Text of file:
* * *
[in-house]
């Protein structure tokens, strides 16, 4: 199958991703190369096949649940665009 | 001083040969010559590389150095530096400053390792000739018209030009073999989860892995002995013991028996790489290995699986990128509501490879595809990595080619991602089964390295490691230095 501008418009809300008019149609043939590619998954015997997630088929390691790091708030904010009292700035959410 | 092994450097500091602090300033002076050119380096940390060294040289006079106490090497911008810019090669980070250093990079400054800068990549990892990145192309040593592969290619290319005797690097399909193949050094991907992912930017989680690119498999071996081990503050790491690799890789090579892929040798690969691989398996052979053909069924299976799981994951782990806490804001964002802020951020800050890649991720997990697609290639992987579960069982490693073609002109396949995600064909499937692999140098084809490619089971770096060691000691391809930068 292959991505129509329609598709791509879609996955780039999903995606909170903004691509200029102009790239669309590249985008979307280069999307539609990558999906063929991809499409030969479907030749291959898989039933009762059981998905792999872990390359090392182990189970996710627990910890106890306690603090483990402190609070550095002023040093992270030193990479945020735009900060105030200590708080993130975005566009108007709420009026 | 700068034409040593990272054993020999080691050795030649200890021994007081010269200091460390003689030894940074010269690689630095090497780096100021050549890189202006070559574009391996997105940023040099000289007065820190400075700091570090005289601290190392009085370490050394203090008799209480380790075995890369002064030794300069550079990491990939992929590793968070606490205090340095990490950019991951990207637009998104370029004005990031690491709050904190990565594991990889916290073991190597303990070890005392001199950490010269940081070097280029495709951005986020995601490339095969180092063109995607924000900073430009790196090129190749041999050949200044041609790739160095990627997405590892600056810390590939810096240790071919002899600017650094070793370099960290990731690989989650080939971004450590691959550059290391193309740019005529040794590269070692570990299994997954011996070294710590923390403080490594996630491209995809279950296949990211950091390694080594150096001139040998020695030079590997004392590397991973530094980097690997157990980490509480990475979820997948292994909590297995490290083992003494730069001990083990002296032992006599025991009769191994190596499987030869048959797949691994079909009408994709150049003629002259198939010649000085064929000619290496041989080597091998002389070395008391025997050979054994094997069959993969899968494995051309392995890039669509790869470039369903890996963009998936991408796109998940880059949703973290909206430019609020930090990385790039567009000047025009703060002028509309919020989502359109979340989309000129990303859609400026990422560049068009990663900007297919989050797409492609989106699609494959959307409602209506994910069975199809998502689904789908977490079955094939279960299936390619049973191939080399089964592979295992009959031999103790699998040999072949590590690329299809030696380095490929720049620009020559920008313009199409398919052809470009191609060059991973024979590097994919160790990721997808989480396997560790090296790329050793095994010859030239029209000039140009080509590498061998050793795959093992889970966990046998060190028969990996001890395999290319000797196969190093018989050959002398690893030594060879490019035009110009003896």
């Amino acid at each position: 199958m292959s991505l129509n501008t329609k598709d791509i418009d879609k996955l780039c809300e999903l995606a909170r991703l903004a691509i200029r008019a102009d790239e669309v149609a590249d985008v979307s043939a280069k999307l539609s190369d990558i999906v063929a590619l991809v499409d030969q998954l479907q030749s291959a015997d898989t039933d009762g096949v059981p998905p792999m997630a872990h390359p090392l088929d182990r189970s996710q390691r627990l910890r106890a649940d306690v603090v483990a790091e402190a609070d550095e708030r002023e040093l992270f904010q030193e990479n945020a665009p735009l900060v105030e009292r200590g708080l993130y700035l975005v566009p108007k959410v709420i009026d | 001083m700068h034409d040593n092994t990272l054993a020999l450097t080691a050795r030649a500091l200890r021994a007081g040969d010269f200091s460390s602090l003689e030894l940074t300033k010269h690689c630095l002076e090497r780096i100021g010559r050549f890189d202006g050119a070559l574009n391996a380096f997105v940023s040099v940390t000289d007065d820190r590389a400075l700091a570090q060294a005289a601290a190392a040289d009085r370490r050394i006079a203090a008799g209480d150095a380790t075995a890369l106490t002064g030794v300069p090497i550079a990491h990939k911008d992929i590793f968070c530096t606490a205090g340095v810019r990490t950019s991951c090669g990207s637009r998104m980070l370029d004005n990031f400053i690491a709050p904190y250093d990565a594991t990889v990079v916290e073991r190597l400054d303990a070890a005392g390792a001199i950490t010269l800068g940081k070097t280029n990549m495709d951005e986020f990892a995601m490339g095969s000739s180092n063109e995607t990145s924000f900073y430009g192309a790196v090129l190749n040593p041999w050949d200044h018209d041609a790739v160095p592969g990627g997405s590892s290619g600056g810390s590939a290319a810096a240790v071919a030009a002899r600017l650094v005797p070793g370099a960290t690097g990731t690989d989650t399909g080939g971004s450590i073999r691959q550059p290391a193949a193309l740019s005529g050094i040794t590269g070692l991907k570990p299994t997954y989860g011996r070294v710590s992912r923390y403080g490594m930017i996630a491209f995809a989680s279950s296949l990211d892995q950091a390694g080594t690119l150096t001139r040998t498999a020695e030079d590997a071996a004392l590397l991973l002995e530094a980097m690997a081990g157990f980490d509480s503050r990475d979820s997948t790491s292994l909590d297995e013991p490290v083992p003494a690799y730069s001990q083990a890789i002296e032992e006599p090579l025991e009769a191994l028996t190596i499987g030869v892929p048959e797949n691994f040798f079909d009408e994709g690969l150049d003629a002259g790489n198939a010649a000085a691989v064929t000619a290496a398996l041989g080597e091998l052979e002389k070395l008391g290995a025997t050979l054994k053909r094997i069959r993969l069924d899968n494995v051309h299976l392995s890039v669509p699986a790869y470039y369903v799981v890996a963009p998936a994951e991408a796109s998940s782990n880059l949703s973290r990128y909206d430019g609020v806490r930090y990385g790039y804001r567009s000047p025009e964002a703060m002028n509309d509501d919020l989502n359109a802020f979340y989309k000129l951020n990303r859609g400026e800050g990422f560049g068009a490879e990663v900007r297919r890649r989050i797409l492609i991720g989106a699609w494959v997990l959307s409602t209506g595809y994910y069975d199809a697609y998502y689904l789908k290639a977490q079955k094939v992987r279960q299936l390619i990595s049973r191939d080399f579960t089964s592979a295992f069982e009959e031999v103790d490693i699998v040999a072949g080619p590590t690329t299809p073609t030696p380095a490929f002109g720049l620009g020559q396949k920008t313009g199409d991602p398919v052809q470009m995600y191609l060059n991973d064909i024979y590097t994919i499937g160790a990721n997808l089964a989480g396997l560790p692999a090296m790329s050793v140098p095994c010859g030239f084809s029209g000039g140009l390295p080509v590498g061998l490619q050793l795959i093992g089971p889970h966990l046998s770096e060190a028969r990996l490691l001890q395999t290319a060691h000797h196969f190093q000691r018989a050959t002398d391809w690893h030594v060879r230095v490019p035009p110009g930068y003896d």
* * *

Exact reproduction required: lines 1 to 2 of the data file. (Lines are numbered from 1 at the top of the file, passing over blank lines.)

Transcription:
[in-house]
């Protein structure tokens, strides 16, 4: 199958991703190369096949649940665009 | 001083040969010559590389150095530096400053390792000739018209030009073999989860892995002995013991028996790489290995699986990128509501490879595809990595080619991602089964390295490691230095 501008418009809300008019149609043939590619998954015997997630088929390691790091708030904010009292700035959410 | 092994450097500091602090300033002076050119380096940390060294040289006079106490090497911008810019090669980070250093990079400054800068990549990892990145192309040593592969290619290319005797690097399909193949050094991907992912930017989680690119498999071996081990503050790491690799890789090579892929040798690969691989398996052979053909069924299976799981994951782990806490804001964002802020951020800050890649991720997990697609290639992987579960069982490693073609002109396949995600064909499937692999140098084809490619089971770096060691000691391809930068 292959991505129509329609598709791509879609996955780039999903995606909170903004691509200029102009790239669309590249985008979307280069999307539609990558999906063929991809499409030969479907030749291959898989039933009762059981998905792999872990390359090392182990189970996710627990910890106890306690603090483990402190609070550095002023040093992270030193990479945020735009900060105030200590708080993130975005566009108007709420009026 | 700068034409040593990272054993020999080691050795030649200890021994007081010269200091460390003689030894940074010269690689630095090497780096100021050549890189202006070559574009391996997105940023040099000289007065820190400075700091570090005289601290190392009085370490050394203090008799209480380790075995890369002064030794300069550079990491990939992929590793968070606490205090340095990490950019991951990207637009998104370029004005990031690491709050904190990565594991990889916290073991190597303990070890005392001199950490010269940081070097280029495709951005986020995601490339095969180092063109995607924000900073430009790196090129190749041999050949200044041609790739160095990627997405590892600056810390590939810096240790071919002899600017650094070793370099960290990731690989989650080939971004450590691959550059290391193309740019005529040794590269070692570990299994997954011996070294710590923390403080490594996630491209995809279950296949990211950091390694080594150096001139040998020695030079590997004392590397991973530094980097690997157990980490509480990475979820997948292994909590297995490290083992003494730069001990083990002296032992006599025991009769191994190596499987030869048959797949691994079909009408994709150049003629002259198939010649000085064929000619290496041989080597091998002389070395008391025997050979054994094997069959993969899968494995051309392995890039669509790869470039369903890996963009998936991408796109998940880059949703973290909206430019609020930090990385790039567009000047025009703060002028509309919020989502359109979340989309000129990303859609400026990422560049068009990663900007297919989050797409492609989106699609494959959307409602209506994910069975199809998502689904789908977490079955094939279960299936390619049973191939080399089964592979295992009959031999103790699998040999072949590590690329299809030696380095490929720049620009020559920008313009199409398919052809470009191609060059991973024979590097994919160790990721997808989480396997560790090296790329050793095994010859030239029209000039140009080509590498061998050793795959093992889970966990046998060190028969990996001890395999290319000797196969190093018989050959002398690893030594060879490019035009110009003896």